In three cases since 2010, the U.S. Supreme Court has seemingly strengthened the chronically anemic right to effective assistance of counsel. Padilla v. Kentucky, the first in the trilogy, indicated that defense lawyers must in some circumstances provide accurate information to their clients regarding the deportation consequences of a conviction. The Court then followed up Padilla with decisions in Lafler v. Cooper and Missouri v. Frye that reaffirmed and clarified the right to effective assistance in plea bargaining. (See my post here.)
Inspired by these decisions, Cecelia Klingele and I put together an issue of the Federal Sentencing Reporter devoted to recent legal developments affecting the right to counsel. The issue is now out in print.
The issue includes commentary from several of the nation’s most astute observers of criminal procedure. Here are the contents:
Cecelia Klingele, Vindicating the Right to Counsel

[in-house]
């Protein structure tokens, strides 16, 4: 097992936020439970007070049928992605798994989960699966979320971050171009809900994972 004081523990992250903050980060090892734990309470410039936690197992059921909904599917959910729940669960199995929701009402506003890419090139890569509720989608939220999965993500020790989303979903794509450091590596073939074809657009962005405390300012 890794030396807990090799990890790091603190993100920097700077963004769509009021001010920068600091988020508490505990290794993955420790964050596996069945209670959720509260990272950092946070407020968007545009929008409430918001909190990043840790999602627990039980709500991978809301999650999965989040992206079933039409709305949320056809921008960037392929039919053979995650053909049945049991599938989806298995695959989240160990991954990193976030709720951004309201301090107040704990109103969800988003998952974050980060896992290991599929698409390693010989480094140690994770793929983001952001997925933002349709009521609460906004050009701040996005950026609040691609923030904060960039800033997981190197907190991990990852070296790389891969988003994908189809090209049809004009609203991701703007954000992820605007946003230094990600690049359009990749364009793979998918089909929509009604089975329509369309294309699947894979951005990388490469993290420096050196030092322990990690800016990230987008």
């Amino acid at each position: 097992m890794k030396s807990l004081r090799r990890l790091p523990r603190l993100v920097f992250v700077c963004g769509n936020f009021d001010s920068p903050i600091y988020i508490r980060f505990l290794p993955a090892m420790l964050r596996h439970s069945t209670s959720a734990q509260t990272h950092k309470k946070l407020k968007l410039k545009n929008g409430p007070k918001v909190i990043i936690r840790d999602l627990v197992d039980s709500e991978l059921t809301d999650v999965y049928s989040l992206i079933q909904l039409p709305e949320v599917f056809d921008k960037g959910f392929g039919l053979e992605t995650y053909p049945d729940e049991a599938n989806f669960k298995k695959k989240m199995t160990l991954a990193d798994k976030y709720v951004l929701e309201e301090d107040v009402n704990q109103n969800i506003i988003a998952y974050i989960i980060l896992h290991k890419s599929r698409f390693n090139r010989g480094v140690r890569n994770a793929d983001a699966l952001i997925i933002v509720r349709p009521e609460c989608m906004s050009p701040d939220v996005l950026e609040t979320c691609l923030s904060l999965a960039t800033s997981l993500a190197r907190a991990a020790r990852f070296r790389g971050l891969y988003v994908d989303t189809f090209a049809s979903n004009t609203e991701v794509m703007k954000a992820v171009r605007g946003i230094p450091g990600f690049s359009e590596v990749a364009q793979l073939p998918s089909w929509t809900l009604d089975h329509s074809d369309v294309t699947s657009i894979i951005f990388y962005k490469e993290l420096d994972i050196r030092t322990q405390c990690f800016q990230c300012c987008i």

Heather Baxter, Too Many Clients, Too Little Time: How States Are Forcing Public Defenders to Violate Their Ethical Obligations
Erica Hashimoto, Abandoning Misdemeanor Defendants
Lauren Sudeall Lucas, Unintended Consequences: The Impact of the Court’s Recent Cases on Structural Ineffective Assistance of Counsel Claims
Michael M. O’Hear, Bypassing Habeas: The Right to Effective Assistance Requires Earlier Supreme Court Intervention in Cases of Attorney Incompetence
COMMENTARY ON LAFLER V. COOPER AND MISSOURI V. FRYE
John H. Blume, Plea Bargaining and the Right to the Effective Assistance of Counsel: Where the Rubber Hits the Road in Capital Cases
Josh Bowers, Lafler, Frye,and the Subtle Art of Winning by Losing
Darryl K. Brown, Lafler, Frye and Our Still-Unregulated Plea Bargaining System
Gabriel J. Chin, Federalism and a Fantasy of Full Enforcement: Justice Scalia on Plea Bargaining
Cara H. Drinan, Lafler and Frye: Good News for Public Defense Litigation
Donald A. Dripps, Plea Bargaining and the Supreme Court: The End of the Beginning?
Meredith J. Duncan, Lafler and Frye: Strickland Revitalized?
Carissa Byrne Hessick, Proving Prejudice for Ineffective Assistance Claims After Frye
I do have a few extra copies of the issue and would be happy to forward them gratis to any interested readers of this blog. Just email me your address (firstname.lastname@example.org).